Hey! I'm Ben.
I'm a 19-year-old Computer Science major located in Virginia. I've been studying and furthering my experience in game development over the last ~5 years.
Welcome to my website! Here, I talk about some projects I've worked on over the years as well as some info about who I am + my ambitions.
You can contact me at firstname.lastname@example.org and with the social media links up above.
Level Designer + Environment/Character Artist
I worked on Blanco for roughly three years, using Blender and paint.net for most of everything. The game was to be released on Steam and Xbox One, but I eventually chose to switch projects when progress outside of my contributions was sluggish.
Goal 1: Design moveset-centric, fun-to-explore, large-scale 3D worlds
My original attempt to make a world for Blanco ended up being barren of challenges and aimless to explore because I hadn't done any prelimenary design steps. It was scrapped. So, for the tutorial stage, I began with a topography sketch and a list of moves to teach, iterating from there. It was concise and taught players the basic moveset.
For my first world, a spooky theme park, I wanted to ensure that it wasn't empty and numbing to explore, as I'd heard a few 3D platformers been dubbed as such. So, I decided upon a few landmarks to design the world around.
Together, these landmarks acted as locations of interest, housed challenges, and were points of spacial reference.
Goal 2: Pinpoint a new, readable, efficient-to-work-with art-style
Before I was brought on, Blanco sported a voxel artstyle (the original mission statement for the game was "NES game in 3D"). However, I immediately realized that creating large worlds in a voxel aesthetic was extremely time-consuming.
So, after some brief iteration, I developed a new artstyle that was eye-catching, easy to read, fast to work with, and still complementary to the core game. This was also a great learning opportunity, as I had never broken outside of pixel art prior to Blanco.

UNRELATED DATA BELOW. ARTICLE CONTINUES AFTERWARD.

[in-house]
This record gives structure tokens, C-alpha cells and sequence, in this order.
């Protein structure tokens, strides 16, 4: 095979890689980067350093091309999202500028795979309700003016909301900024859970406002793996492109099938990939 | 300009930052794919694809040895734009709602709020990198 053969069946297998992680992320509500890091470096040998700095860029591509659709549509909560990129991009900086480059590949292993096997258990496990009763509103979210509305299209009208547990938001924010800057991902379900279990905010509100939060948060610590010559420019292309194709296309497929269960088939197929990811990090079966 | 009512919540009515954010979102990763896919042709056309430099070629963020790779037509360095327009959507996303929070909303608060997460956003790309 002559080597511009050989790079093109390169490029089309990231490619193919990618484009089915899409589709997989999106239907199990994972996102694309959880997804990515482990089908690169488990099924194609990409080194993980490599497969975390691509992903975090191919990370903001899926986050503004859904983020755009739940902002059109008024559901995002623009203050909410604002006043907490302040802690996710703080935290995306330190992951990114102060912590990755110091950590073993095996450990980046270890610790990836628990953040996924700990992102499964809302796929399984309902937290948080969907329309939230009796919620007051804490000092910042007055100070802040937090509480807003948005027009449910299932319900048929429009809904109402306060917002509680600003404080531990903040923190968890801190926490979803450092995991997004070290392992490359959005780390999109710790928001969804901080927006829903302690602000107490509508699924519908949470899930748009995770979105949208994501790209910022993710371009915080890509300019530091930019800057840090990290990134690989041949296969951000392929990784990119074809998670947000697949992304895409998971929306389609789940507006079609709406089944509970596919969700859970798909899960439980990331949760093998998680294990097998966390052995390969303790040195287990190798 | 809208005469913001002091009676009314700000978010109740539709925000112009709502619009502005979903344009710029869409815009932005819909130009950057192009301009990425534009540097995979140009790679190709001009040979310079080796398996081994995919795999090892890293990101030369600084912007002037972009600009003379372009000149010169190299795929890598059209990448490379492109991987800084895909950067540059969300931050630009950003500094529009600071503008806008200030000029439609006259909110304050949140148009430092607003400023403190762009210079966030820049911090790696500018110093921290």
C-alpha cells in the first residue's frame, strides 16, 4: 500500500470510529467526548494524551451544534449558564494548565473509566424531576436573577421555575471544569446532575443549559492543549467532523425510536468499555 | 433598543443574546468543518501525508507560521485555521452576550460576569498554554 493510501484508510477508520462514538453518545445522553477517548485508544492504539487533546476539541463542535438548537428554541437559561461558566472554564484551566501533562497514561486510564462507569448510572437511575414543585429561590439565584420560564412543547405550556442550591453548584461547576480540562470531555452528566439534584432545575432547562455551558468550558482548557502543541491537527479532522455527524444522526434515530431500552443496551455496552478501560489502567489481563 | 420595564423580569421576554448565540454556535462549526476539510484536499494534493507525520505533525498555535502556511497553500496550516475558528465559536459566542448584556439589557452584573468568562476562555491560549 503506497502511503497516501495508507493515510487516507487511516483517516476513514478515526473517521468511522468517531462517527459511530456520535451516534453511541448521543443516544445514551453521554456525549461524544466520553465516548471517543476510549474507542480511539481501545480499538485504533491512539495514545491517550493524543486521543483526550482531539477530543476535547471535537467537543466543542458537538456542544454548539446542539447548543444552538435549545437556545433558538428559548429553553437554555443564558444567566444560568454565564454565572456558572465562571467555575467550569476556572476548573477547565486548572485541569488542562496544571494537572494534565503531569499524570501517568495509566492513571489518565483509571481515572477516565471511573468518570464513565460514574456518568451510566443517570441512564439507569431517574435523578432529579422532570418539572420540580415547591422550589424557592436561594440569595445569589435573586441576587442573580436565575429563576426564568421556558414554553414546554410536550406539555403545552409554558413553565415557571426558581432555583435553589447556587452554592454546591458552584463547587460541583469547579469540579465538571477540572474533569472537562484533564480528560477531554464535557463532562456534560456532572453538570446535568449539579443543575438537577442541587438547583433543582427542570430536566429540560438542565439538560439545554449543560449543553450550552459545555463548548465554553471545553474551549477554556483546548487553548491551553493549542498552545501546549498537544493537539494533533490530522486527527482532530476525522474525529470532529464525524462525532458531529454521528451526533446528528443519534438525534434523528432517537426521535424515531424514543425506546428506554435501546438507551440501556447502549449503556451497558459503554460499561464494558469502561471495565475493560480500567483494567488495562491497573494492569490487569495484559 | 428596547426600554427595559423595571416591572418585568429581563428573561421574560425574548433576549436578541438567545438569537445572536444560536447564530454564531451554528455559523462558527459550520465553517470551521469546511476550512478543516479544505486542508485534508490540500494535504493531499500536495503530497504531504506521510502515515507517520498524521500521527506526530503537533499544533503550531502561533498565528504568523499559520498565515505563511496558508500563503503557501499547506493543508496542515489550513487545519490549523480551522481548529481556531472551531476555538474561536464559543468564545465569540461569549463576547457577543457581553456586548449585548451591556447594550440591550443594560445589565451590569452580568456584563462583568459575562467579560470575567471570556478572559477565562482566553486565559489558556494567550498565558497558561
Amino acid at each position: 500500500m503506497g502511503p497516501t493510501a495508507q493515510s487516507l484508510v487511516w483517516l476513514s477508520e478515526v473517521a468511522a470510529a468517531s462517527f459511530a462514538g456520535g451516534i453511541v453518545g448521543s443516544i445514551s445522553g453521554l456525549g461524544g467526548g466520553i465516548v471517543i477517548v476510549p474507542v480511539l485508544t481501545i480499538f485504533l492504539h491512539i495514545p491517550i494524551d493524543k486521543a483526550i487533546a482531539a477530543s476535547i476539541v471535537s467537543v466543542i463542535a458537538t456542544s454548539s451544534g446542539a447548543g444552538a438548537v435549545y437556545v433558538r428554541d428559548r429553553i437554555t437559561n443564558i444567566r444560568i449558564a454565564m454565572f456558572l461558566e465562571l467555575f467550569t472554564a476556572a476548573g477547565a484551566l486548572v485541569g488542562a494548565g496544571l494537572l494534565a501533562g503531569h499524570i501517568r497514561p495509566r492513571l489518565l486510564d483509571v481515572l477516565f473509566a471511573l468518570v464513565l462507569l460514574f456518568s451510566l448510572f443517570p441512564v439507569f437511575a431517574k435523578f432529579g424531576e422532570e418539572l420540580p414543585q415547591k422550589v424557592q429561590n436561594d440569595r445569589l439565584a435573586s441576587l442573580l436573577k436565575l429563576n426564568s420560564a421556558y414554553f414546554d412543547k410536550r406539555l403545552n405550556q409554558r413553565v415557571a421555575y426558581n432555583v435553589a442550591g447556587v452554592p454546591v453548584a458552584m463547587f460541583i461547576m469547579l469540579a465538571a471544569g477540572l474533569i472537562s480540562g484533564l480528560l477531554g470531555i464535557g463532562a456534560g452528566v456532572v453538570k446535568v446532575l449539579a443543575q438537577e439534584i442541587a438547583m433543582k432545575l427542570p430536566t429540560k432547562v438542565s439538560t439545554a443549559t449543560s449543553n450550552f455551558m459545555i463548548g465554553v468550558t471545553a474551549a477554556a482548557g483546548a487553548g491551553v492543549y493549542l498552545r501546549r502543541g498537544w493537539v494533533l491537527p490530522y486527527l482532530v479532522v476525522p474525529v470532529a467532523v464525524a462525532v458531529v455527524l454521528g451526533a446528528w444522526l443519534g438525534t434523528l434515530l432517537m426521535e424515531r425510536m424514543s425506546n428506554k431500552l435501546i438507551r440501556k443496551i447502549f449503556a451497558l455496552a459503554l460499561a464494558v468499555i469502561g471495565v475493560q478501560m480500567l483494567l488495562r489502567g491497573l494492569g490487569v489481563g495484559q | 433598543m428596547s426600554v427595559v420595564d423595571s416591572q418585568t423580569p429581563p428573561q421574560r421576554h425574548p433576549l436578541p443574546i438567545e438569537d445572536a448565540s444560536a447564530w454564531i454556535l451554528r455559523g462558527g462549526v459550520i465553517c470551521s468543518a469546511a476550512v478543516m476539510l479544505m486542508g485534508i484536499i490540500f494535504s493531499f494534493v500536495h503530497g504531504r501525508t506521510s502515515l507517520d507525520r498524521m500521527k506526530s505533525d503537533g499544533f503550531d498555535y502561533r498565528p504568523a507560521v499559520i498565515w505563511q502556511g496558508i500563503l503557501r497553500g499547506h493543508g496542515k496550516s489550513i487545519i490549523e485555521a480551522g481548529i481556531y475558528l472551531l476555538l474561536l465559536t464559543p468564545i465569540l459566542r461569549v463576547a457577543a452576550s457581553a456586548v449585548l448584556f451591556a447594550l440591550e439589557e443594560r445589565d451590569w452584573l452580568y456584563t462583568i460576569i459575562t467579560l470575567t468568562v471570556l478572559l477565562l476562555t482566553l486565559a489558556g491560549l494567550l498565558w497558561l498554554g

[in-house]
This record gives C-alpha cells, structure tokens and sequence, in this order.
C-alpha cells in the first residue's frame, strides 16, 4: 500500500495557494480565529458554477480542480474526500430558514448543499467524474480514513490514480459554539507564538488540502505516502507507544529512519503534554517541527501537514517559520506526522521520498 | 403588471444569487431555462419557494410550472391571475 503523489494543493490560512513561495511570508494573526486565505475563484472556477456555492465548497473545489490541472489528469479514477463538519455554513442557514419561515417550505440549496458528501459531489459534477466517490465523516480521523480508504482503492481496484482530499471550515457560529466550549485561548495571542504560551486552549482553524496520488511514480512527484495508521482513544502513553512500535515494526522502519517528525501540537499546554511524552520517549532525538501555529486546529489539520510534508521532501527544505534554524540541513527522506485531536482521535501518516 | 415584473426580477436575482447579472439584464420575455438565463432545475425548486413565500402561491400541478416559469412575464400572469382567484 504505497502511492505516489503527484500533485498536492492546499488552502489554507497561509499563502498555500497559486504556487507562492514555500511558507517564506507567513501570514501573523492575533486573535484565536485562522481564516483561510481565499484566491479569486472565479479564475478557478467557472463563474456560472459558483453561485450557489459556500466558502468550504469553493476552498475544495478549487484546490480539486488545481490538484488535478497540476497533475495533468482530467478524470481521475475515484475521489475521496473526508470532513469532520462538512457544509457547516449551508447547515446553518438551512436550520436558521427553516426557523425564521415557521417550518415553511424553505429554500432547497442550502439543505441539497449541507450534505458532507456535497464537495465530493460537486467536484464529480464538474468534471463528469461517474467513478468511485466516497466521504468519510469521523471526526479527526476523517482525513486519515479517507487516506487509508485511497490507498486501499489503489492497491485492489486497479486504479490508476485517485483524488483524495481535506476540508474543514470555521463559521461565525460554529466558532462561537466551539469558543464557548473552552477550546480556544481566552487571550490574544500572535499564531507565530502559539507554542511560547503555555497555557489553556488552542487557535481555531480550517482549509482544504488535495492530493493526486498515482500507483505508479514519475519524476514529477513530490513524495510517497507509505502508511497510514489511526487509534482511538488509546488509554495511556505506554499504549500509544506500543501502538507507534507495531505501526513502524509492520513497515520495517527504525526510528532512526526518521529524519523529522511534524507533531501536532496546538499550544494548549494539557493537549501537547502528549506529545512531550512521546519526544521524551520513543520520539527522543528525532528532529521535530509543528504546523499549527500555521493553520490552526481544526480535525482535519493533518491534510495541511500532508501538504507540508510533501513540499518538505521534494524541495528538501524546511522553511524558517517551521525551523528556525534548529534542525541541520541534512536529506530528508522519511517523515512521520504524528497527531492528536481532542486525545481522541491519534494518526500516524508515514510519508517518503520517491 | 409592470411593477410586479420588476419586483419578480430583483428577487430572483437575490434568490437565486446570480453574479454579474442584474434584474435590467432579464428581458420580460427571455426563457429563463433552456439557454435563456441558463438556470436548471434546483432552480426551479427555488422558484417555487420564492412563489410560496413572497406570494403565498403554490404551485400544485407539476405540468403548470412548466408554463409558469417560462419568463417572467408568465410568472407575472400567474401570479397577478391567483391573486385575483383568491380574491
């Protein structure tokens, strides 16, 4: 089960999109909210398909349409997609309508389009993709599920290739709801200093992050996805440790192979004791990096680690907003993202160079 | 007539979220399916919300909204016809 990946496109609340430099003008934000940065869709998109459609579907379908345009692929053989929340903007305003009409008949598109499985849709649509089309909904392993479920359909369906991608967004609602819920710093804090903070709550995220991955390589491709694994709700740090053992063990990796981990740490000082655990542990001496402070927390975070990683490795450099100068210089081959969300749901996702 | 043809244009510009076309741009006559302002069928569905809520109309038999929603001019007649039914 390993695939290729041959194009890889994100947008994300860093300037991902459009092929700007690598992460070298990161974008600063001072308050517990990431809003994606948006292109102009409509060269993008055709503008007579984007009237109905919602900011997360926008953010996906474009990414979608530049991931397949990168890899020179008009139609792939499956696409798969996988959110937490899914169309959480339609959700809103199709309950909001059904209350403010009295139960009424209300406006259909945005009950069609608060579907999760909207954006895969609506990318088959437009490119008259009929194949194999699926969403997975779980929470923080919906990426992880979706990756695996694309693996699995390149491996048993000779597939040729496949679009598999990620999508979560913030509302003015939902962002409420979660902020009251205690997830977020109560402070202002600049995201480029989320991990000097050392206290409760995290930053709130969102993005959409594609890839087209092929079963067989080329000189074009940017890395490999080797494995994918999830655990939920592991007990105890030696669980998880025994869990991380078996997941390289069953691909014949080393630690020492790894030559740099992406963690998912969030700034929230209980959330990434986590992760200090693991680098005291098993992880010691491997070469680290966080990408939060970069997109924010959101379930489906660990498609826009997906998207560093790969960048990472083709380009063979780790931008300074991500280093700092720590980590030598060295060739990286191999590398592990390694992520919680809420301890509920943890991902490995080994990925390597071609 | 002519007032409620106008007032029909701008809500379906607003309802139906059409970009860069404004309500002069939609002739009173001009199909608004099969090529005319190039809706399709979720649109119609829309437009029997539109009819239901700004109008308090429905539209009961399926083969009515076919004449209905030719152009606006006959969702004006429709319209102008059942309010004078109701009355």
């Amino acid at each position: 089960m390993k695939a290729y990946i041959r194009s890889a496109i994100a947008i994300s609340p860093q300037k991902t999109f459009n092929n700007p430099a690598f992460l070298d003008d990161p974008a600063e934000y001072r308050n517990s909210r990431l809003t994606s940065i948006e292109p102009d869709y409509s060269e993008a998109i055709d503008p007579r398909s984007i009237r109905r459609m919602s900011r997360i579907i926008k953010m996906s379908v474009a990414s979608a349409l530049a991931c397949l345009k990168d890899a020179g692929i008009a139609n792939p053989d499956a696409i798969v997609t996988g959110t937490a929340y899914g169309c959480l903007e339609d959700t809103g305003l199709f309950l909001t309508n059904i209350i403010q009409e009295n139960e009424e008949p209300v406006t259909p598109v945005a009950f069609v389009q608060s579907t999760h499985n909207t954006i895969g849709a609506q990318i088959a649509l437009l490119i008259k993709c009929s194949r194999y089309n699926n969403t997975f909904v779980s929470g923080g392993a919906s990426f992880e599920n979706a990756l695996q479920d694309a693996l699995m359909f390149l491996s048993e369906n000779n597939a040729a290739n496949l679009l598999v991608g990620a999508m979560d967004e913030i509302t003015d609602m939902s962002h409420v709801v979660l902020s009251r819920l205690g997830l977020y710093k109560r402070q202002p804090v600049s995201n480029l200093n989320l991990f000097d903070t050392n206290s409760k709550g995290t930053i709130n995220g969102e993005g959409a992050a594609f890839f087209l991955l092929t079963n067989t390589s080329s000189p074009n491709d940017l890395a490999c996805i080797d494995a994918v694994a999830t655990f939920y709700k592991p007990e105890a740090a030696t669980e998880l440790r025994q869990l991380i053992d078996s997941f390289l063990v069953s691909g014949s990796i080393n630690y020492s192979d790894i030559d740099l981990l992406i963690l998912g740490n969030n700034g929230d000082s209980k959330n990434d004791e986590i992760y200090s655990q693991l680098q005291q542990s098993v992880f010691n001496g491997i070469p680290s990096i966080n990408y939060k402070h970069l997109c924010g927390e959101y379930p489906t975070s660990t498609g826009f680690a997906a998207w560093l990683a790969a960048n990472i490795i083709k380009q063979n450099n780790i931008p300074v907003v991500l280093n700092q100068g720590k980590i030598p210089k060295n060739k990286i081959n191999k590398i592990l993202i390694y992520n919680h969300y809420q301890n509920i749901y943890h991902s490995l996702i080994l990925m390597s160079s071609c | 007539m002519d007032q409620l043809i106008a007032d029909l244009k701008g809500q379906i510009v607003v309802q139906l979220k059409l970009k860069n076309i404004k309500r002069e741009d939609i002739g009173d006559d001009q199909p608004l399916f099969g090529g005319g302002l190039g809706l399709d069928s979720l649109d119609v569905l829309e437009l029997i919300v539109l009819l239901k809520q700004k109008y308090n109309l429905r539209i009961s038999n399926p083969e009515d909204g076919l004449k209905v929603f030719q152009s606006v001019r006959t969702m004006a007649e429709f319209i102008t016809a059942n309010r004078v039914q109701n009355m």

Designer + Artist + Programmer Download
The 48hr 2019 GMTK Game Jam was my first game jam. Its theme was "only one," and my game that came from it was Ricoshot - a top-down mobile game-esc puzzle game.
Goal 1: Finish the game within 48 hours
Because it was a game jam, the most obvious and primary goal was to complete the game within the 48 hour period. I spent roughly 30 hours making Ricoshot - the remaining time was spent sleeping, and working a shift at my job. I also livestreamed the majority of the progress on YouTube, but the archive is inacessible due to hitting over 24 hours.
Goal 2: Develop an engaging core gameplay concept from the theme "only one"
You play as a character who can shoot around 2D stages, ricocheting off walls. However, you only have a set amount of starting momentum, so the objective is to touch the exit warp before coming to a halt.
I didn't want the game to be frustratingly difficult, so I made it reasonable challenging. However, I included an optional challenge with each stage for replayability and to offer optional difficulty.
Goal 3: Design the game to allow for future updates
As the player progresses through each stage, they gradually get more complex and challenging.
Designer + Artist + Programmer
This was a mockup for an NES-authentic action-adventure game that I made in 2019. This included a test level with functioning enemies, traps, collectibles, and player character.
Goal 1: Design an aesthetically pleasing art-style that fulfills the limitations of NES graphics
The level utilizes 4 background palettes, with 4 colors each in each:
- for stone architecture, which had strictly collision-less tiles, so it uses darker colors (to be easier for the eyes to ignore). One was for Was was for green details - these hues particularly complemented , and a warm one for platforms, doors, and windows. I designated the architecture tileset for collision-less
Certain ones, such as Back to Saturn X, are arguably so good that they deserve to be an entirely separate retail game. Something about these world-spaces and their usage of Doom's tight, visceral gameplay ends up being so immersive to me, even moreso than some triple AAA games.
This, along with its extreme easy workflow of map development resulted in me messing around in DOOM Builder 2 and making a few maps, myself. The second of which I ever made, I kept iterating and iterating upon until I have MAP01 of a WIP fan episode of mine titled DOOM: Siege on Hell.
Its two playable maps are a few years old, but I return to them now and then to see how they're doing, making small improvements here and there as I improve my skills as a level designer. It's interesting seeing how far they've come. Here's a download of its current version, consisting of two maps, in case you're interested! All you need is a copy of the DOOM2 .WAD and a source port that supports zDoom features.